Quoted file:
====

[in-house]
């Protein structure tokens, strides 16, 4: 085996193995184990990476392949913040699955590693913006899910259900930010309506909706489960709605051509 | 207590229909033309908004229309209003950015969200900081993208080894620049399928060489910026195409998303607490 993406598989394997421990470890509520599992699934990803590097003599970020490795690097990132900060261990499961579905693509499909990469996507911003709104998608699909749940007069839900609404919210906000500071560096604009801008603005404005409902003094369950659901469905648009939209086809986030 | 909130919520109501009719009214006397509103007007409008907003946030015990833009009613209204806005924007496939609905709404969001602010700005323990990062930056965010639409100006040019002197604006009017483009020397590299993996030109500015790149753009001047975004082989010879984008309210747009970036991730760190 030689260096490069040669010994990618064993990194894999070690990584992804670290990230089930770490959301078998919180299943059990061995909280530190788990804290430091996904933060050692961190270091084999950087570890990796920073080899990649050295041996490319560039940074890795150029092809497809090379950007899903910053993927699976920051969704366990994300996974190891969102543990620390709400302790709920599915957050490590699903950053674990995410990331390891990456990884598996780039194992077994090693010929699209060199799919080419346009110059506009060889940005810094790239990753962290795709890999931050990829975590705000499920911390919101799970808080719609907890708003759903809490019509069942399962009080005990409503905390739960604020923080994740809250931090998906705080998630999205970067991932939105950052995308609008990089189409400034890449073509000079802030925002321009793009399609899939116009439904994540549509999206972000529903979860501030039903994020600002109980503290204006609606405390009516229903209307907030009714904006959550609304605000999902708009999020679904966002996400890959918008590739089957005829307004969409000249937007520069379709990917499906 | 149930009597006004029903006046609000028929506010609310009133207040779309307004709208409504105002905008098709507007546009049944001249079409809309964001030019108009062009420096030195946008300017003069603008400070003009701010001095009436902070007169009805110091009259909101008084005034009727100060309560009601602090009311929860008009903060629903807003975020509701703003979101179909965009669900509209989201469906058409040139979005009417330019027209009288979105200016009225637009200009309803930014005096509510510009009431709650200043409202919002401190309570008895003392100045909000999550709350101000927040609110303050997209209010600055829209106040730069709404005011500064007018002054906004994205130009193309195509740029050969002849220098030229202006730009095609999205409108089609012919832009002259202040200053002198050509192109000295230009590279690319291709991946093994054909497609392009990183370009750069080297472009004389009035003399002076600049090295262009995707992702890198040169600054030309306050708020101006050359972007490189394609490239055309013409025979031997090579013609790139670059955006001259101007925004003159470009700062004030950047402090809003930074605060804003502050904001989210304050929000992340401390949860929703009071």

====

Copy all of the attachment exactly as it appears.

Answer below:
[in-house]
């Protein structure tokens, strides 16, 4: 085996193995184990990476392949913040699955590693913006899910259900930010309506909706489960709605051509 | 207590229909033309908004229309209003950015969200900081993208080894620049399928060489910026195409998303607490 993406598989394997421990470890509520599992699934990803590097003599970020490795690097990132900060261990499961579905693509499909990469996507911003709104998608699909749940007069839900609404919210906000500071560096604009801008603005404005409902003094369950659901469905648009939209086809986030 | 909130919520109501009719009214006397509103007007409008907003946030015990833009009613209204806005924007496939609905709404969001602010700005323990990062930056965010639409100006040019002197604006009017483009020397590299993996030109500015790149753009001047975004082989010879984008309210747009970036991730760190 030689260096490069040669010994990618064993990194894999070690990584992804670290990230089930770490959301078998919180299943059990061995909280530190788990804290430091996904933060050692961190270091084999950087570890990796920073080899990649050295041996490319560039940074890795150029092809497809090379950007899903910053993927699976920051969704366990994300996974190891969102543990620390709400302790709920599915957050490590699903950053674990995410990331390891990456990884598996780039194992077994090693010929699209060199799919080419346009110059506009060889940005810094790239990753962290795709890999931050990829975590705000499920911390919101799970808080719609907890708003759903809490019509069942399962009080005990409503905390739960604020923080994740809250931090998906705080998630999205970067991932939105950052995308609008990089189409400034890449073509000079802030925002321009793009399609899939116009439904994540549509999206972000529903979860501030039903994020600002109980503290204006609606405390009516229903209307907030009714904006959550609304605000999902708009999020679904966002996400890959918008590739089957005829307004969409000249937007520069379709990917499906 | 149930009597006004029903006046609000028929506010609310009133207040779309307004709208409504105002905008098709507007546009049944001249079409809309964001030019108009062009420096030195946008300017003069603008400070003009701010001095009436902070007169009805110091009259909101008084005034009727100060309560009601602090009311929860008009903060629903807003975020509701703003979101179909965009669900509209989201469906058409040139979005009417330019027209009288979105200016009225637009200009309803930014005096509510510009009431709650200043409202919002401190309570008895003392100045909000999550709350101000927040609110303050997209209010600055829209106040730069709404005011500064007018002054906004994205130009193309195509740029050969002849220098030229202006730009095609999205409108089609012919832009002259202040200053002198050509192109000295230009590279690319291709991946093994054909497609392009990183370009750069080297472009004389009035003399002076600049090295262009995707992702890198040169600054030309306050708020101006050359972007490189394609490239055309013409025979031997090579013609790139670059955006001259101007925004003159470009700062004030950047402090809003930074605060804003502050904001989210304050929000992340401390949860929703009071």